This structual number Michelle Kwan wore for the 2004 Nationals is a Vera Wang piece. That dreamsicle orange makes her skin look radiant and the back criss-crosses of rolled up material adds some detail.
At the 2006 Torino Winter Olympics, silver-medalist Sasha Cohen wore this Spanish gypsy-inspired costume for her short program. The purple and blue compliment each other with hints of yellow ruffles that come to life during spins. The shiny gold bangles and flowers covering the skirt make it a little more costume-y, but in high taste. A lot of times, designers who want to represent a certain culture or time of history cross the stereotype line into offensive and distasteful.
And this is Shizuka Arakawa at the 2006 Torino Olympics at the completion of her award-winning long program. It was breathtaking to watch; serenity, grace, discipline, and beauty, all the things figure skaters strive for, were beautifully displayed by the Japanese skater. Her color-blocked dress made her even more mesmerizing on the ice with the sparkling belt pulling both sides together. The high, square neckline is my favorite detail.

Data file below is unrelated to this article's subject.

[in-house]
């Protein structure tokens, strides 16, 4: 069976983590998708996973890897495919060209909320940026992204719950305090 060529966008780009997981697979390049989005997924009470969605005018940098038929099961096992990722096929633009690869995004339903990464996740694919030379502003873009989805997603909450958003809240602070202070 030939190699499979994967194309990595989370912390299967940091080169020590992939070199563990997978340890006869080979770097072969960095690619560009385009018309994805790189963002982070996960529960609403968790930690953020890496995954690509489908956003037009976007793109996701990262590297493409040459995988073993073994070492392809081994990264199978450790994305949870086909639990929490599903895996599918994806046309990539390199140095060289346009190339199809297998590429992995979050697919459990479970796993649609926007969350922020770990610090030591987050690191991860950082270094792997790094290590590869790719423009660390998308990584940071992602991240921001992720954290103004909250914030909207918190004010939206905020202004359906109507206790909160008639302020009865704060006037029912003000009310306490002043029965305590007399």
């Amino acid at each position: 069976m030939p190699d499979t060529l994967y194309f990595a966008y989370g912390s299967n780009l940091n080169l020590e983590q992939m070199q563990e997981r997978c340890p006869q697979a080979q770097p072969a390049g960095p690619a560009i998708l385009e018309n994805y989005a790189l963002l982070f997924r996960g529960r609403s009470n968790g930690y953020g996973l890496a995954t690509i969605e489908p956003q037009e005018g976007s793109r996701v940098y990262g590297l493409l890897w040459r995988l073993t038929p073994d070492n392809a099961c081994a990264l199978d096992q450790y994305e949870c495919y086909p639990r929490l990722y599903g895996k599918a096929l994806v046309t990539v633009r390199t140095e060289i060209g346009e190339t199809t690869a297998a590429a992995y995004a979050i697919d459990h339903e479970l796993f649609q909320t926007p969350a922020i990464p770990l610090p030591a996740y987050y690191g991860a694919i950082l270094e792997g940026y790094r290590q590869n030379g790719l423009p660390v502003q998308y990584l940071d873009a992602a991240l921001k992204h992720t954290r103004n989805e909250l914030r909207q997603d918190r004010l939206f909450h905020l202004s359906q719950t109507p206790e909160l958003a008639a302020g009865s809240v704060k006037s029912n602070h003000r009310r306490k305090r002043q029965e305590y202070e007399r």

And probably the most athletic figure-skater in Olympic history, France's Syria Bonaly was an excitement to watch. She had energy, enthusiasm, and a level of fun other skaters often lacked, which was often reflected in her costume choices, like this turquoise, orange, and black dress with fringed skirt and matching arm cuffs. She was the first female to land a quadruple jump but was never credited in competition due to not quite making the final rotation in the air. At the 1998 Nagano Olympics, she performed an illegal backflip, which she landed on one blade none-the-less, as a statement to the judges. She is the only skater in history to be able to accomplish this.
(photos collected from pinoyexchange, moves-in-the-field, chicskate, rgj, and nytimes)